yes

yes

Cia

Yes at interconfederal and sectoral level

yes

yes

Confcooperative

Yes at interconfederal level

yes

yes

Legacoop

Yes at interconfederal level

yes

yes

Unci

Yes at interconfederal and sectoral level

yes

yes

Agci

Yes at interconfederal level

yes

yes

1.4 What involvement does each of the peak organisations listed in 1.1 have in tripartite and/or bipartite consultations? Has there been any change in this area since the start of 2003 and, if so, why?

The above-listed NPEOs have at least one representative on the National Council for Economic Affairs and Labour (Consiglio Generale dell’Economia e del Lavoro, CNEL) and on various ministerial, governmental and administrative committees. The main NPEOs are also systematically involved in consultation with the government on various items of legislation (mainly related to industrial and labour policies).

1.5 What, briefly, is the role of each of the peak organisations listed in 1.1, other than in the areas referred to in 1.3 and 1.4? Has there been any change in this area since the start of 2003 and, if so, why?

In recent years, the main NPEOs have increased their lobbying and representation activities with the political institutions. One gains the impression that whatever the political colour of the government, employers’ organizations (and especially Confindustria) have acquired greater influence on policy-making at national and territorial level.

Many NPEOs (including those representing cooperatives and crafts firms) have also created affiliated companies to furnish services to their members: for example, training activities and facilities for access to credit.

1.6 Is there any evidence of change since 2003 in the composition of the leaderships of the organisations listed in 1.1, in terms of the representation of women, people from ethnic minorities, nationals of other countries etc.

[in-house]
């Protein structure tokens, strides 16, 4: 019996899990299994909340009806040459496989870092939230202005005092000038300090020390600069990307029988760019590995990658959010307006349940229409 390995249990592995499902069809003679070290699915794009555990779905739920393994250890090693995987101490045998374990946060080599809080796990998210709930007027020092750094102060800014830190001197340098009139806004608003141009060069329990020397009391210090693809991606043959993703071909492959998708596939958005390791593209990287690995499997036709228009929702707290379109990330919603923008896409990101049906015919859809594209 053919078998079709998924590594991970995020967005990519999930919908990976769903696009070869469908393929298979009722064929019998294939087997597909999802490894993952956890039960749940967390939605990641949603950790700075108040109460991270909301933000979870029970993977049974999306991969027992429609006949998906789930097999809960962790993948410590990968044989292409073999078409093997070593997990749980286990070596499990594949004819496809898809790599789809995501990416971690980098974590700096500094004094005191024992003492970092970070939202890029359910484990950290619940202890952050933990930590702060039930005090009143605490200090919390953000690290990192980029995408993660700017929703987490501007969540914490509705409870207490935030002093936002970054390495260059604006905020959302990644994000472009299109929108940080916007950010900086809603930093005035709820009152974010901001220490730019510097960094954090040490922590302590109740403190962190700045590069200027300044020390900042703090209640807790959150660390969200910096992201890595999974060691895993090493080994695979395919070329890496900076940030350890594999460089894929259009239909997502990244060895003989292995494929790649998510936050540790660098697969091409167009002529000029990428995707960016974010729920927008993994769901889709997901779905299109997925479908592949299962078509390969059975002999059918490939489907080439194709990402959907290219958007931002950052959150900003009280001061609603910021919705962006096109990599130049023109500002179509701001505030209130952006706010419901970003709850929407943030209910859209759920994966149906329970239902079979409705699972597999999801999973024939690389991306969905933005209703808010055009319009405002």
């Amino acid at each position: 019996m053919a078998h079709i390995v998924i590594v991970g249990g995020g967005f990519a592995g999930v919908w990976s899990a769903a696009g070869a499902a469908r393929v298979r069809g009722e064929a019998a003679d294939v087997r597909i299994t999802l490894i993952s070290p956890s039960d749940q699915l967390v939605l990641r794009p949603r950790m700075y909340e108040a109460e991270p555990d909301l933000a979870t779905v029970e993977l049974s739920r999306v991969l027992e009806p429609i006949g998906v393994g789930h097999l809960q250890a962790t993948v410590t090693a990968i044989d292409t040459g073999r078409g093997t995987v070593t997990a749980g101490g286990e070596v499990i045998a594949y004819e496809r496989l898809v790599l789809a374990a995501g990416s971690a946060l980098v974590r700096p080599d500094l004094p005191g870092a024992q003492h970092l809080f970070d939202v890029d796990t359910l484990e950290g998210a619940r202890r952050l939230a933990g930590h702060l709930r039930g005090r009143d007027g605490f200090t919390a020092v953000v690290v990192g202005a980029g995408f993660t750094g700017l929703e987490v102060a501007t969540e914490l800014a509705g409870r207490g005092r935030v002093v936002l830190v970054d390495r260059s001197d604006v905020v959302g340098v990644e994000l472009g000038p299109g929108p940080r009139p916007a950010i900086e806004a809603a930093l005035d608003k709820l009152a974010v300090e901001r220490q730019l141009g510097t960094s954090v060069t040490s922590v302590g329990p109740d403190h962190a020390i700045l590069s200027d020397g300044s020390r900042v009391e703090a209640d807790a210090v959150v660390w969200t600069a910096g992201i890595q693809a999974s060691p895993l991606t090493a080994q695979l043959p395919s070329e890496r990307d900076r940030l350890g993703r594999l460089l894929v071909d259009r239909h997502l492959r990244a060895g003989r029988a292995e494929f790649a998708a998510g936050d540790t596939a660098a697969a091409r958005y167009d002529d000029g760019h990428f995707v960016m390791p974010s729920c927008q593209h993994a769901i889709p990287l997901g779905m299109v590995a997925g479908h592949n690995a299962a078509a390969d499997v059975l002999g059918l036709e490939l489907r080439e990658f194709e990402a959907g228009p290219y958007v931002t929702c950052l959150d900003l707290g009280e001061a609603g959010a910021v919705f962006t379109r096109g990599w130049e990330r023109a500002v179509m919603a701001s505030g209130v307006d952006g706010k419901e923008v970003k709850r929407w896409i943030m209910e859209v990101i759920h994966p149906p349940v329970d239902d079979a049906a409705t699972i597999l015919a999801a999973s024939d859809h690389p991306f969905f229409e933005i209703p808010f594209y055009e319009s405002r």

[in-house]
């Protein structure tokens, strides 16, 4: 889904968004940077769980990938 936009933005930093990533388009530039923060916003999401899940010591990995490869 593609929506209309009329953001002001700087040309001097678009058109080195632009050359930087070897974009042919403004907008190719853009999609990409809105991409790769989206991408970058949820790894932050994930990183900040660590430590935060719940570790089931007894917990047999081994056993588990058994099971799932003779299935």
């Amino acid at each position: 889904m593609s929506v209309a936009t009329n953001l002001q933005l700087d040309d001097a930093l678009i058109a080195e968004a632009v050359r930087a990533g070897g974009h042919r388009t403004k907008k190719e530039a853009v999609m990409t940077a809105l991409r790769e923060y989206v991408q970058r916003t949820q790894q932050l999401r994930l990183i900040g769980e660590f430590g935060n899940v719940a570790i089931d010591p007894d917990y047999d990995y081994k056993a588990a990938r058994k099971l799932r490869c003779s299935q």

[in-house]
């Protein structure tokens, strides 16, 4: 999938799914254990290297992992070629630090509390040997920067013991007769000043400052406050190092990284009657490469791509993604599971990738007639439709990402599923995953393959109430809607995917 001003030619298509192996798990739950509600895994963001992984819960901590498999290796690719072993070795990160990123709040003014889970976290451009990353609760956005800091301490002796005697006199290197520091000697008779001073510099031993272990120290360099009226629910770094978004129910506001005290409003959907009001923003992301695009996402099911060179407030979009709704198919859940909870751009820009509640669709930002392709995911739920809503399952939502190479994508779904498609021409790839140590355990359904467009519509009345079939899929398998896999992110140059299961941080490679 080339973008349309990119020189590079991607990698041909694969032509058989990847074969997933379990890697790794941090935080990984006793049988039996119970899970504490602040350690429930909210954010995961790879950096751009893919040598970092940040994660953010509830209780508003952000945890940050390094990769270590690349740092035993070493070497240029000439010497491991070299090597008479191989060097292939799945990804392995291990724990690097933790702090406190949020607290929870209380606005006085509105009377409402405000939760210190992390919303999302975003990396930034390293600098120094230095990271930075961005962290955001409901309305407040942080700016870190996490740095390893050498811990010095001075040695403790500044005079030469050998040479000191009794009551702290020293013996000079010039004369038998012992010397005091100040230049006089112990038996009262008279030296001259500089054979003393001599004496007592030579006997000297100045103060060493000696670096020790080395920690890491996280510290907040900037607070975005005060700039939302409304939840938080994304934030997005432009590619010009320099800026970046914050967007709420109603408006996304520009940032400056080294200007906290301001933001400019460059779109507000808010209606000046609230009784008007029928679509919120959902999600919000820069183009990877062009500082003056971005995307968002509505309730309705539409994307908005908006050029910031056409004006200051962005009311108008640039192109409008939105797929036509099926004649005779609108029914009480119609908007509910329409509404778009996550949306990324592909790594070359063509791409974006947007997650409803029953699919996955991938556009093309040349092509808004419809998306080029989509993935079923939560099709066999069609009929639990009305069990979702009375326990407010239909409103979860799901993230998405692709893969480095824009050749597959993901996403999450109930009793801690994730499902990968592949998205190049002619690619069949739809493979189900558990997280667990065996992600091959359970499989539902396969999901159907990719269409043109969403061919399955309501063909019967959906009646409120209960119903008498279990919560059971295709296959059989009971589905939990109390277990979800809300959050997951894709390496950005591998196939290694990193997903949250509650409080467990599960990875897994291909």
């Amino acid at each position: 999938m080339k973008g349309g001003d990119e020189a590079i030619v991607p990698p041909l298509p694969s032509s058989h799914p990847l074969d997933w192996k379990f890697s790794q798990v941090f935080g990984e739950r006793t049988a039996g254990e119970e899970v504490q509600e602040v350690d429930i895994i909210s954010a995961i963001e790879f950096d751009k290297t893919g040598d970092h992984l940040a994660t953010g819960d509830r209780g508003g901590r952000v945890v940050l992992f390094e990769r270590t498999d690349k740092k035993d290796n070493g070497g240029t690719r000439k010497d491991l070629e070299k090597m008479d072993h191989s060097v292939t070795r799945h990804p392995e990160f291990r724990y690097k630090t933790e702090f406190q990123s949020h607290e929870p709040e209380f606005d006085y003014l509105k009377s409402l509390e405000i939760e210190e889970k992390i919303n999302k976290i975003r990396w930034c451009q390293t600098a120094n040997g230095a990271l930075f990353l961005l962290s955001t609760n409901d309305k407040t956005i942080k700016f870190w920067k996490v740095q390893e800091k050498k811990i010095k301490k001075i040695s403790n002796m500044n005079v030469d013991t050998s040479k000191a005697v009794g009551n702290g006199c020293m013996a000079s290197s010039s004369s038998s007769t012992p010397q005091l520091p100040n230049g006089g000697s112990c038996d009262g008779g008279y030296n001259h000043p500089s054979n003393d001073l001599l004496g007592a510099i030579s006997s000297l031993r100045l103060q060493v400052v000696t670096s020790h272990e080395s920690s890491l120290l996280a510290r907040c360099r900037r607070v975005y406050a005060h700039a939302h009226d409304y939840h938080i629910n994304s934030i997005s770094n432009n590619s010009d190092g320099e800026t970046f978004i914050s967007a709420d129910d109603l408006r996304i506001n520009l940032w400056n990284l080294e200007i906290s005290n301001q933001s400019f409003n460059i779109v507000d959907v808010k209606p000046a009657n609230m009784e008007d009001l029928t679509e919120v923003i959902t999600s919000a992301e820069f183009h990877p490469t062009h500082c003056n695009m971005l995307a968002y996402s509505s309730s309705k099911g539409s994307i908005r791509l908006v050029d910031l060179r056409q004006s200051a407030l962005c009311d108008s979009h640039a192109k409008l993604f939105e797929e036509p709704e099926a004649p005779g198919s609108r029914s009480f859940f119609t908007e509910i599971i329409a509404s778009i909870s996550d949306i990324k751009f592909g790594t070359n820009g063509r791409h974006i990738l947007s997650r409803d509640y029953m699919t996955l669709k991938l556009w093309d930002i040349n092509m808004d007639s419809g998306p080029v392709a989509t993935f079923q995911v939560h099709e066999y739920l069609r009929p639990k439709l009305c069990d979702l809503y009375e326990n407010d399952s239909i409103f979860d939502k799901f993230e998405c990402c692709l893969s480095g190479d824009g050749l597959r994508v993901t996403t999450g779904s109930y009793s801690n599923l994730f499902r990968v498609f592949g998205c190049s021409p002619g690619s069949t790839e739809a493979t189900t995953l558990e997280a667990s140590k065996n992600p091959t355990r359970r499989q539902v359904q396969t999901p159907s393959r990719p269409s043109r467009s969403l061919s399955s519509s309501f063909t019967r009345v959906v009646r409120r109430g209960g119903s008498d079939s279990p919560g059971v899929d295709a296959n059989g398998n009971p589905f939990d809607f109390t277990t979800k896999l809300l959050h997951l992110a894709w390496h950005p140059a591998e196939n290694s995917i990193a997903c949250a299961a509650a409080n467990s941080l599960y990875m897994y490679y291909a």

For reasons of space is not possible to analyse all the changes of leadership that have taken place between 2003 and 2009 in the NPEOs listed at point 1.1. Mentioned here are only the two main employers’ organizations (Confindustria and Confcommercio).

There has been two important changes in Confindustria: firstly, in 2004 the association changed from a president representing small and medium-sized firms, Antonio D’Amato, to one representing large companies, Luca di Montezemolo (IT0804029I). Moreover, in 2008 Luca di Montezemolo was succeeded by Emma Marcegaglia (IT0804029I), the first woman to head the organization. The importance of women in Confindustria has grown, also following the appointment of Federica Guidi as President of the Young Entrepreneurs Association.

From the organizational point of view, under the guidance of Montezemolo, Confindustria began a process of “modernisation of its membership system” intended to optimize management costs and render its business representation activity more efficient, also by merging sectoral and territorial structures.

In Confcommercio, the ten-year presidency of Sergio Billè came to an end in 2005. He was succeeded by Carlo Sangalli (erstwhile president of the Union of Italian Chambers of Commerce). Under the Sangalli presidency, in the first months of 2009, Confcommercio launched a process of organisational change designed to enhance the role of regional associations and sectoral federations, also through budgetary policies. The process also includes a review of the composition of the confederation’s bodies in order to ensure more balanced geographical, sectoral and category representation.

2. Sectoral employer organisations

2.1 Please give a brief summary of the sectoral structure of employer representation in your country (see the background note for definition of ‘sectoral employer organisation’).

There are many sectoral employers’ federations in Italy and it is almost impossible to state their precise number or describe them individually. In fact, each of the NPEOs listed above has sectoral federations among its members and associations representing firms in one or more specific production branches. Normally, sectoral federations comprise the associations representing specific sub-branches of the Federation’s reference production sector. For example, Confindustria has 22 sectoral federations and 96 trade associations. Confcommercio has 146 national trade organizations, Confartigianato 12 category federations and 74 crafts groups, Legacoop 11 national sectoral associations (detailed information for each NPEO is given point 1.1).